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Time to act

Sooner or later, and most likely as soon as this week, beleaguered Milton Bradley will be traded to the Tampa Bay Rays for Pat Burrell.

Burrell

Scott Boehm/Getty Images

The long-awaited Milton Bradley-for-Pat Burrell trade may finally come to fruition this week.

However, the perception the Cubs will have more money to spend on free agents and trades by moving Bradley is false. Bradley and Burrell will make $9 million in 2010 -- that's a wash -- whatever money Jim Hendry saves on Bradley's 2011 contract will not impact $1 of his 2010 payroll. Bradley's owed $12.5 million in 2011. If Hendry can save $6.5 million by eating $6 million, that will only help the person running the 2011 team.

Unfortunately for Hendry, if he doesn't get extra money to sign a solid set-up man and a good center fielder, someone else will be running the Cubs in 2011.

The Ricketts family has targeted $15 million in new ticket revenue for 2010 which will go toward upgrades in Wrigley Field. A man of his word, Tom Ricketts said every dollar of profit in the foreseeable future will go to the team, including Wrigley and payroll.

Although the Cubs' $140 million will put them among the top five or six teams in payroll expenditures, it's the same payroll they had for 2009.

Hendry has an automatic bump of $8 million to pay Ryan Dempster, Alfonso Soriano, Carlos Zambrano and Kosuke Fukudome more cash in their escalating long-term contracts. He also has eight players eligible for arbitration this year. That list includes Ryan Theriot and Carlos Marmol, who both made around $500,000 last season and both will make around $3 million due to the arbitration system.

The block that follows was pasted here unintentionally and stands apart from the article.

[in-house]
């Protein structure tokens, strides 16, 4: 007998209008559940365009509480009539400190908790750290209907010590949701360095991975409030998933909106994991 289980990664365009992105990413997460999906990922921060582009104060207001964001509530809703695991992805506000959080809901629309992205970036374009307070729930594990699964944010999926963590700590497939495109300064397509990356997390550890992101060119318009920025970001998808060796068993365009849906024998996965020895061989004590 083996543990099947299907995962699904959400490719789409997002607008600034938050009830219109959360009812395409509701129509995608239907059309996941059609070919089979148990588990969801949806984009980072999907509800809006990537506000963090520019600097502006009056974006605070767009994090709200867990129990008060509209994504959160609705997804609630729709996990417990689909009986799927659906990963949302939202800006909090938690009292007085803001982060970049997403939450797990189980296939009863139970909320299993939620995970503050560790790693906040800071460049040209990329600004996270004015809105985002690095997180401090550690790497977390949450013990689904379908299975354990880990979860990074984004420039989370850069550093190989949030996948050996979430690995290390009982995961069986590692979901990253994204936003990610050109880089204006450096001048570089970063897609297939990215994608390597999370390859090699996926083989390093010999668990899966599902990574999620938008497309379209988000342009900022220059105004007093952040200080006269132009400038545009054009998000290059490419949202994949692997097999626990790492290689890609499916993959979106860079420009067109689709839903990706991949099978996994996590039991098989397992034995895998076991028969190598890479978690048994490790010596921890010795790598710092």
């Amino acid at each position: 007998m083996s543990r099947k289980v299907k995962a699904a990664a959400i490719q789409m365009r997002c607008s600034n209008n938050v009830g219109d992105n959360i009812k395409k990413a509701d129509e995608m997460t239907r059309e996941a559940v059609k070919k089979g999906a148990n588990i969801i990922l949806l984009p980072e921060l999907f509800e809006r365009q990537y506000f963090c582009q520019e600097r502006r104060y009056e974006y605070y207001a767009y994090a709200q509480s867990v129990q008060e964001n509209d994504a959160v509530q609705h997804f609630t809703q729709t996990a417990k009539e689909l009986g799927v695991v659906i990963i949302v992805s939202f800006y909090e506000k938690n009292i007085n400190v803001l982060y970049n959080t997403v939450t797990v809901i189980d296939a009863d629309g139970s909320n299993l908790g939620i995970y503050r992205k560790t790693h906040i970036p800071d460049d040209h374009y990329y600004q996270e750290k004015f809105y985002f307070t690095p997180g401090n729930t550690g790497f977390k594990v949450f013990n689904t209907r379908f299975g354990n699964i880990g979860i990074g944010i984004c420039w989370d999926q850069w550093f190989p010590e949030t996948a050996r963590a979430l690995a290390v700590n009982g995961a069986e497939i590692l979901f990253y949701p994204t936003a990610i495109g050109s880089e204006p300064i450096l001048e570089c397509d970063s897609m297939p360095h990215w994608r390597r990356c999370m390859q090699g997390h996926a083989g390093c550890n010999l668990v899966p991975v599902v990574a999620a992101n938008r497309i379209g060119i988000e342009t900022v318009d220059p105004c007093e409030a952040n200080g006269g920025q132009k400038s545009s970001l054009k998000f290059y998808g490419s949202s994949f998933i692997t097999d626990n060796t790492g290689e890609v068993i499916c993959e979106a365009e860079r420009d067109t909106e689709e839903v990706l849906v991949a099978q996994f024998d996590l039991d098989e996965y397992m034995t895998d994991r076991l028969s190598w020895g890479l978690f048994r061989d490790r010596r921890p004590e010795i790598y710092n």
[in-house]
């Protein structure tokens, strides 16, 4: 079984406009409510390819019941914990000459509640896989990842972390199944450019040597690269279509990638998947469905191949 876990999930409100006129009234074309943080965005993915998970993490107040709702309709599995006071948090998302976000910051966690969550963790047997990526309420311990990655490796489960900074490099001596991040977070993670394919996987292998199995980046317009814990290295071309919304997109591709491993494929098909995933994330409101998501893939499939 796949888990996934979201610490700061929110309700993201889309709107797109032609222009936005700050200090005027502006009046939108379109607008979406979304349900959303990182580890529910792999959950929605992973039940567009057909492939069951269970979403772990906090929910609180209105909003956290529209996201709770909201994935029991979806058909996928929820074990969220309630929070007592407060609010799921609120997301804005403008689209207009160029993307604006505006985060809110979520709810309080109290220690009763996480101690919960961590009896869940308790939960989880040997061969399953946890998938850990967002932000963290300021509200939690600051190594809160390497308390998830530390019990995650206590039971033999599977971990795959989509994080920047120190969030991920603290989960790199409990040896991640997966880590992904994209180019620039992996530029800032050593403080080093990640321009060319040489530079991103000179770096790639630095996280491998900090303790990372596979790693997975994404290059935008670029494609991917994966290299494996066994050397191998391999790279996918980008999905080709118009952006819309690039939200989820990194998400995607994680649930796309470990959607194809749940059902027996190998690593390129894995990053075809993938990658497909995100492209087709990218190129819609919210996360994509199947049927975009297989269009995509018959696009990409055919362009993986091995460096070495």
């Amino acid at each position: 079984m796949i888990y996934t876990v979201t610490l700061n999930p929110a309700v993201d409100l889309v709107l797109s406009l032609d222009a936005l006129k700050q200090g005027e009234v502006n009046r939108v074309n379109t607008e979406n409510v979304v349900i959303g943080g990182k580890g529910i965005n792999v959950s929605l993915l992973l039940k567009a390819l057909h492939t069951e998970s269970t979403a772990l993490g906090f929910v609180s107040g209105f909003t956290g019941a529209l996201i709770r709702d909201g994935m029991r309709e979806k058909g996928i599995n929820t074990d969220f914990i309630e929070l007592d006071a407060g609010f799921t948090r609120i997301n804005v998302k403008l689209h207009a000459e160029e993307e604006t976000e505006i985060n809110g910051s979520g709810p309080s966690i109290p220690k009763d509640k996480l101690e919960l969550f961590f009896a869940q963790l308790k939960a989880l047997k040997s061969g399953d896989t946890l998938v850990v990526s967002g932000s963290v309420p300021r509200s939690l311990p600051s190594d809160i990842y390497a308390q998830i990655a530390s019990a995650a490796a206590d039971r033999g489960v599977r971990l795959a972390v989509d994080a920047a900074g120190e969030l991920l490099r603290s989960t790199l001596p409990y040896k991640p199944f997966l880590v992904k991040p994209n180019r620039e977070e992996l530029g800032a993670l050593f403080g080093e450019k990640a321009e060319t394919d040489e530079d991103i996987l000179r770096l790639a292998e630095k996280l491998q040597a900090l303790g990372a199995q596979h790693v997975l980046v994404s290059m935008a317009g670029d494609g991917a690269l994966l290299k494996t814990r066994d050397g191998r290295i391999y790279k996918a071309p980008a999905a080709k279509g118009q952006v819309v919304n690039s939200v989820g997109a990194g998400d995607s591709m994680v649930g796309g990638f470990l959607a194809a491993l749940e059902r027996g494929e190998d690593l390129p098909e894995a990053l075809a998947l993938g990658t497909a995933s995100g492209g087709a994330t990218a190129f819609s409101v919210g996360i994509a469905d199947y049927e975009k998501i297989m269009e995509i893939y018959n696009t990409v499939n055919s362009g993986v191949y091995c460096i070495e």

If the Cubs are going to compete with St. Louis next season, Hendry likely will need $7 million to $10 million to help sign the players he needs.

Every top GM in baseball has had free agents who crashed and burned on them. The Red Sox, as good as they are with arguably the top GM in the game in Theo Epstein, had to eat most of Julio Luogo's $40 million contract without getting anything out of him for four years.

Now the Red sox are faced with possibly not being able to trade third baseman Mike Lowell, who is owed $12 million in 2010. The Red Sox most likely will have to eat that contract.

The Dodgers received a total of three wins in three season for the $47 million they paid right-handed pitcher Jason Schmidt. They also got one year out of Andruw Jones before releasing him before his second season. L.A. paid Jones $36 million, and all it had to show for that was three home runs, 14 RBIs and a .158 average. L.A. GM Ned Colletti is considered one of the top executives in the game, despite the results from these two free agents that cost the Dodgers $84 million.

The only real solution for the Cubs next season is to add to the payroll. If that doesn't work out, the team's new GM in 2011 can start trimming while some of the good-looking farm-system players make their way toward Wrigley Field.

Derrek Lee, Ted Lilly and possibly Aramis Ramirez can all become free agents in 2011, when $50 million can come off the book. The problem is replacing quality players.

The right-handed pitcher for the bullpen Hendry would like to add would most likely be Matt Capps, who was released by the Pirates on Saturday. His payroll figure will be somewhere between $3 million and $4 million, something Hendry doesn't have in a drawer around his desk at Wrigley.